...now that I'm online reading blogs and keeping up with friends on Facebook, I am often appalled by what I read. I understand that folks write quickly and don't always proofread before posting their comments. But I begin to see patterns and suspect that the error goes beyond mere typo to not knowing any better, or worse yet, not caring.
I see a group of college students responding to each other with "Woah!" Or some variation thereof. Now, I've been involved with horses for 30 years and I've had occasion to use the term. With emphasis, I might add. It is spelled W-H-O-A. When directed at a horse, it is often followed by a colorful and derogatory adjective or two. Even in the midst of an equine emergency, it's still spelled "whoa!"
I would think college students would know how to spell the word. At least one out of the group. They apparently all know what they are intending to say. But it seems not a one of them has caught the error.
I was reading a message board earlier today. The spelling and grammar was several notches below that of the above-referenced college students. So I give the students the credit due them.
Again, hastily written, emotional postings on the message board. However, repeated misspellings within the post indicate the author doesn't seem to know better. Twice, one person wrote "payed" instead of "paid."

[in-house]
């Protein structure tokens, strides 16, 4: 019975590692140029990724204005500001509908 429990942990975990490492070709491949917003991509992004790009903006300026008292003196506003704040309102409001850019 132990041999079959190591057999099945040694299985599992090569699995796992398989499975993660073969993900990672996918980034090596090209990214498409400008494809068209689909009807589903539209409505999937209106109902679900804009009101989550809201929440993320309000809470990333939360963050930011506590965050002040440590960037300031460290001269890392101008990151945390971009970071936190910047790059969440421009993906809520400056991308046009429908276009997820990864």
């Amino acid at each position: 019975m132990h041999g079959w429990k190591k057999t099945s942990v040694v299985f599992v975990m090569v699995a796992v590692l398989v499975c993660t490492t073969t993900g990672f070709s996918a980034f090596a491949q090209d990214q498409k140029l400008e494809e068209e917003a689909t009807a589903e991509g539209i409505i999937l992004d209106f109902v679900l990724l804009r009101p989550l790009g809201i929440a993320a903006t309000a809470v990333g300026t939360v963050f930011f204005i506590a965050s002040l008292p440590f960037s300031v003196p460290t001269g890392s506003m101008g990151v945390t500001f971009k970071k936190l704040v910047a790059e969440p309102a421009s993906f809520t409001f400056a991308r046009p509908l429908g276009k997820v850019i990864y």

Bloggers insist on using "to" in place of "too." I make the same mistake. Sometimes the second stroke of the finger doesn't make sufficient contact with the key. But I usually catch and correct the error during proofreading.
"I have went" as well as "myself and Joe went" are heard repeatedly on the evening news when individuals are interviewed by a local reporter. Apparently "myself went" out of the classroom during English class.
There are those who advocate establishing English as the official language of the USA. This proposed requirement generally targets adult immigrants to this country who struggle with the language. Interestingly enough, many of the folks who think it should be our official language don't speak it correctly, either. Why Henry Higgins in My Fair Lady doesn't think we speak English at all!
At one time poor spelling and grammar were enough to eliminate a job applicant. But I guess it doesn't matter any more. After all -- the person doing the hiring has to recognize the errors.
So now you know why English Majors are prone to TMJ syndrome. It results from gnashing their teeth because of rampant spelling and grammatical errors. ;-)